Christian-right leader Dobson admits defeat in 'culture wars'
David Edwards and Stephen C. Webster
Published: Tuesday April 14, 2009

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Dr. James Dobson, a longtime leader of the Christian-right movement which played key roles in electing Presidents Ronald Reagan and George W. Bush, appears to have admitted defeat in the so-called culture wars.

"We are right now in the most discouraging period of that long conflict," said Dobson, 72, in a recent speech to Focus on the Family staff. "Humanly speaking, we can say that we have lost all those battles."

The comments became the subject of a Tuesday morning segment on CNN's American Morning, hosted by Anderson Cooper. Joining Cooper were Tony Perkins, president of Family Research Council and Rev. Mel White, a gay man and founder of Soul Force.

Perkins began by noting that the excerpt of Dobson was incomplete.

"He said, 'God is in control and we are not about to give up,' to which there was great applause at Focus on the Family when he made that comment," said Perkins. "...Clearly, you win elections, you win policy battles, and you lose them. This is a long, long battle. I think, as Christians we realize this is not a destination. We're on a journey."

Rev. White countered: "I think fundamentalism has lost the culture wars and a lot of Christians are simply bailing out of fundamentalist churches because they realize they were wrong about gay people, they were wrong about the rights of women and they were wrong about stem cell research. ...Now they're coming around and saying, 'hey, let's focus on what Jesus really believed and that's caring for the poor, caring for the hungry and looking for the widows and orphans."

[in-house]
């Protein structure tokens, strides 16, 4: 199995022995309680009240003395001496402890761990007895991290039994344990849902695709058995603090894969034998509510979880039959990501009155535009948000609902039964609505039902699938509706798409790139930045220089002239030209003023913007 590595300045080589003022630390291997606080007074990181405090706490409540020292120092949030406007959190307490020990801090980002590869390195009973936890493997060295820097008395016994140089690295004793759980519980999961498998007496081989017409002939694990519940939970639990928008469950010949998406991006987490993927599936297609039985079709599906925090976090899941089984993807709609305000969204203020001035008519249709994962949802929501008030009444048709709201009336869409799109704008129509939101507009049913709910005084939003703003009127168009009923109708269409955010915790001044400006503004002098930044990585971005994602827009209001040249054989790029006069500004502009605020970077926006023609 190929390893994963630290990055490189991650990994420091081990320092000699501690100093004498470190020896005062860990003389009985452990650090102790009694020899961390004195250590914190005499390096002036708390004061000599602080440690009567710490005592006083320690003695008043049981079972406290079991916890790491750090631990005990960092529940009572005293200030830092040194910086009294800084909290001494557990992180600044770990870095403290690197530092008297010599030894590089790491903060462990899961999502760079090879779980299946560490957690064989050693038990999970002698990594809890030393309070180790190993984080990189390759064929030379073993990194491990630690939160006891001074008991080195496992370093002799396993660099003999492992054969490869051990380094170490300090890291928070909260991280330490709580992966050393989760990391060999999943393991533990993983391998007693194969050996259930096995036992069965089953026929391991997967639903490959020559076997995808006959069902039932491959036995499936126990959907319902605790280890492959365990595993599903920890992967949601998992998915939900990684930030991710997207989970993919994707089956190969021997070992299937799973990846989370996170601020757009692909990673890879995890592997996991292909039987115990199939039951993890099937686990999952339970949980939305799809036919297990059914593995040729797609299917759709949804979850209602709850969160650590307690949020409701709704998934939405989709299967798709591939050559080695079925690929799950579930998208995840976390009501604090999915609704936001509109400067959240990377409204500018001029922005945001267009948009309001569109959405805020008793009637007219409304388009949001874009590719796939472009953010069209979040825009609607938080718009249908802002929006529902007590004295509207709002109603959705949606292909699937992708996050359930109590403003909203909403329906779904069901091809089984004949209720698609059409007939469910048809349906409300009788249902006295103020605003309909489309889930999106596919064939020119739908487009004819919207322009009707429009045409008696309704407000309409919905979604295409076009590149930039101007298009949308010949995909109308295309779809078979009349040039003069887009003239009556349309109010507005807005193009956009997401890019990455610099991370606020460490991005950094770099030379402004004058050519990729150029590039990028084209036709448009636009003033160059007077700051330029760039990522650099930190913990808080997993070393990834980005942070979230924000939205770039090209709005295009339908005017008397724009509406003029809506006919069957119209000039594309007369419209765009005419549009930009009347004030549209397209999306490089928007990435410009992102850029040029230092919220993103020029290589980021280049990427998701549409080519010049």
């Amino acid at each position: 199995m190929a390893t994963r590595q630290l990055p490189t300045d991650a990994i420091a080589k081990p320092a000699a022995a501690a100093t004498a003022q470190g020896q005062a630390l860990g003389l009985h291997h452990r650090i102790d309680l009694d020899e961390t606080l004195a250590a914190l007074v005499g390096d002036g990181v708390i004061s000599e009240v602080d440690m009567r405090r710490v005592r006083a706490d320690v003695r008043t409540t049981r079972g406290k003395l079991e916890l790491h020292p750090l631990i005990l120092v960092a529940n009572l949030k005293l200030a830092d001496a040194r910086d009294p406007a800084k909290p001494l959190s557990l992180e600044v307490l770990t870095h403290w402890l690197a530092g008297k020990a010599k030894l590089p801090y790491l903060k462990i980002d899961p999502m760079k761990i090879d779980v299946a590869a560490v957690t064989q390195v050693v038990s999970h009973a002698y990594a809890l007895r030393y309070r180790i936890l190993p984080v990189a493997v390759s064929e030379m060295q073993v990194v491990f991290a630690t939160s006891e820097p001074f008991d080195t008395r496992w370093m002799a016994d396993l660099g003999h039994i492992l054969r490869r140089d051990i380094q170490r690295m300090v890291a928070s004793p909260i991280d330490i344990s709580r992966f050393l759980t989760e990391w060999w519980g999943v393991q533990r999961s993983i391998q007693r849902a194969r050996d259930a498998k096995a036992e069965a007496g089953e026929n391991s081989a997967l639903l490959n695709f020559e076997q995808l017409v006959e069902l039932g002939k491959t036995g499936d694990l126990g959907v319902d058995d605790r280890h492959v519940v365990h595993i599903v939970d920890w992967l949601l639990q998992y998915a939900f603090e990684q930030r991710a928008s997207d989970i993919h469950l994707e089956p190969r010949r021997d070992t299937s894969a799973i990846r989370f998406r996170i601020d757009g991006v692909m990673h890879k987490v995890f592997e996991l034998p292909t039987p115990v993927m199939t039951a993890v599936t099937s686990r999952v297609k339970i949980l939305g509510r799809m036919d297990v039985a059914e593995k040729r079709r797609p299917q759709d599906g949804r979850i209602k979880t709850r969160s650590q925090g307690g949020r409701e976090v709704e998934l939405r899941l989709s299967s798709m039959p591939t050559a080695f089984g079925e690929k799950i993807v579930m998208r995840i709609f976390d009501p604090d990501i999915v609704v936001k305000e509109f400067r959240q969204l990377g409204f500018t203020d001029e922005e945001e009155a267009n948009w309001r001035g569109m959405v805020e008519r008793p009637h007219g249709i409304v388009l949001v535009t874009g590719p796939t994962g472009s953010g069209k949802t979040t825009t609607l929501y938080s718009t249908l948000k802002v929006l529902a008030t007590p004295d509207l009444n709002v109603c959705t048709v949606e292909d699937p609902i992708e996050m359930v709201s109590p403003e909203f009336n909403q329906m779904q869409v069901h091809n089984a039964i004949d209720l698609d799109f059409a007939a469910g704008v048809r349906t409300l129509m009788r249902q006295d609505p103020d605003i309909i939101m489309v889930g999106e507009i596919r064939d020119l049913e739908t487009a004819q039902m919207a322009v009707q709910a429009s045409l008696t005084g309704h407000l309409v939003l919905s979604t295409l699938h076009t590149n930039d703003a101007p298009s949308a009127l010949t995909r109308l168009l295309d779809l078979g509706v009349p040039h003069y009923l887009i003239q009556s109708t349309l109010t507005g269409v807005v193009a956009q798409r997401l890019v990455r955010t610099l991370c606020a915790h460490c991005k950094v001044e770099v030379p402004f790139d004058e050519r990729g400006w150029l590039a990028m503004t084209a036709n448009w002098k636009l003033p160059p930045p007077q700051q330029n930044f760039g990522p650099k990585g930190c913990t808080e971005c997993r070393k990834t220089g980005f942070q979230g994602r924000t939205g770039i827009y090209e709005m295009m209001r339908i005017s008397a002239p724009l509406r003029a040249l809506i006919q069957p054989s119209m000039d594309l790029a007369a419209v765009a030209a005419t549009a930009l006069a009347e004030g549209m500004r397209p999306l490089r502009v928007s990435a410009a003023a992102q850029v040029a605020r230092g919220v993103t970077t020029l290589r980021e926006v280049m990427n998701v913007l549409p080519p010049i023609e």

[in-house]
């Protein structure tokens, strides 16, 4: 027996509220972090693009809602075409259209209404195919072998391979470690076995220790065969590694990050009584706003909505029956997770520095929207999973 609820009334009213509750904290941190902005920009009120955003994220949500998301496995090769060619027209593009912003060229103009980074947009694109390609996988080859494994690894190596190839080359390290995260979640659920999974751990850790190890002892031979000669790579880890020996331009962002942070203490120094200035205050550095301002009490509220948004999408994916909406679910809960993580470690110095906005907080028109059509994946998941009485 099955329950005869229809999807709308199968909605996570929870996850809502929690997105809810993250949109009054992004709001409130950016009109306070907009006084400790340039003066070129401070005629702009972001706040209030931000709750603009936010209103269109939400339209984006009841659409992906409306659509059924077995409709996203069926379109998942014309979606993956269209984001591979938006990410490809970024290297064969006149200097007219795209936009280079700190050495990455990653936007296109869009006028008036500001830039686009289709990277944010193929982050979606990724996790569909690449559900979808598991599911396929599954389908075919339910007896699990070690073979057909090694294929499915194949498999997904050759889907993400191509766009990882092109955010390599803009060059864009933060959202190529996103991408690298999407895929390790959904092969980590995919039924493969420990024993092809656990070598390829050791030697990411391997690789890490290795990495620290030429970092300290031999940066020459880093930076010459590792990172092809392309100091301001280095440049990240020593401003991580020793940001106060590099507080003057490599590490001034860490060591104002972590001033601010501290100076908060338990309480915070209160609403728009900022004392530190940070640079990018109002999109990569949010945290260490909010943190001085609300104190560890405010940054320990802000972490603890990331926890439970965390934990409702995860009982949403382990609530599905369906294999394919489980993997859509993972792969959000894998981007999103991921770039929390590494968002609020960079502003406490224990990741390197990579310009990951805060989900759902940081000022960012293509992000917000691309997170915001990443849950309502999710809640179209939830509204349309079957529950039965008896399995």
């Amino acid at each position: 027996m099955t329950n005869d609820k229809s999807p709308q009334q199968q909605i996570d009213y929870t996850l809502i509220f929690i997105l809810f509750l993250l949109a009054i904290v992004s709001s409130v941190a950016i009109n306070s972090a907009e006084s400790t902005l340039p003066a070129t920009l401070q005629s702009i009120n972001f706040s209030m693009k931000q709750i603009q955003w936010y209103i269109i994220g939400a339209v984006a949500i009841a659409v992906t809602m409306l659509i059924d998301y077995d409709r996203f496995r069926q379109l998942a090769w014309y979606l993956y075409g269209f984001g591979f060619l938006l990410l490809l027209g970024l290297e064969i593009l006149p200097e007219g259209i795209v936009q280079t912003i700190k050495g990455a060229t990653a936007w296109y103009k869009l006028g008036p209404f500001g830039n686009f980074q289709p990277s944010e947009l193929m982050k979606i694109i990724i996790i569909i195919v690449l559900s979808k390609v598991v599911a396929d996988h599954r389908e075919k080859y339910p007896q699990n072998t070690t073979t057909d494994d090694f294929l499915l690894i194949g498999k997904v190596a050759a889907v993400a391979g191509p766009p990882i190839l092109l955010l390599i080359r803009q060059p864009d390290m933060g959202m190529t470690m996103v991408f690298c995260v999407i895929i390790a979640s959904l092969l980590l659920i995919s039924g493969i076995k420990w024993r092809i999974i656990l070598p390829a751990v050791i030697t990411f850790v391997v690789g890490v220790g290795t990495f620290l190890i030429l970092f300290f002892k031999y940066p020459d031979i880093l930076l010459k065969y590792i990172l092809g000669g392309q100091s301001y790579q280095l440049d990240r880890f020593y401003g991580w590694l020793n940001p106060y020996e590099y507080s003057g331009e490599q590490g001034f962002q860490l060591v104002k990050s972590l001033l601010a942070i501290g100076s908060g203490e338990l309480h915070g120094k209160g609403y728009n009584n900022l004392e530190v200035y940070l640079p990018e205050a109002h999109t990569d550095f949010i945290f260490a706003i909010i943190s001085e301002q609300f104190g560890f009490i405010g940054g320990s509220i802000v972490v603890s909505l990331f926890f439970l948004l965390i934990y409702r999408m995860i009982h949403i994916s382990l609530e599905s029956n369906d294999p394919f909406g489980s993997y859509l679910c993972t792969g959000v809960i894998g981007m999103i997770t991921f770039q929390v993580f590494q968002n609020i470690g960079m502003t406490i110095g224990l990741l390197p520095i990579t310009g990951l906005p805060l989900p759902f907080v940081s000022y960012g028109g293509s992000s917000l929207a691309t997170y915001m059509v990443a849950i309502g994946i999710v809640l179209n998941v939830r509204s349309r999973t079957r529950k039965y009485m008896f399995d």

Dobson's remarks were first carried by UK paper The Telegraph.

"Recent surveys have suggested that the American religious landscape has shifted significantly," the paper reported. "A study by Trinity College in Connecticut found that 11 per cent fewer Americans identify themselves as Christian than 20 years ago. Those stating no religious affiliation or declaring themselves agnostic has risen from 8.2 per cent in 1990 to 15 per cent in 2008."

"A growing legion of disenchanted grassroots believers does not blame liberal opponents for the decline in faith or the failures of the religious Right," the report continued. "Rather, they hold responsible Republicans - particularly Mr Bush - and groups like Focus on the Family that have worked with the party, for courting Christian voters only to betray promises of pursuing the conservative agenda once in office."

This video is from CNN's American Morning, broadcast Apr. 14, 2009.

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An earlier version of this article incorrectly labeled Dobson a longtime leader of the "moral majority." It has been corrected.

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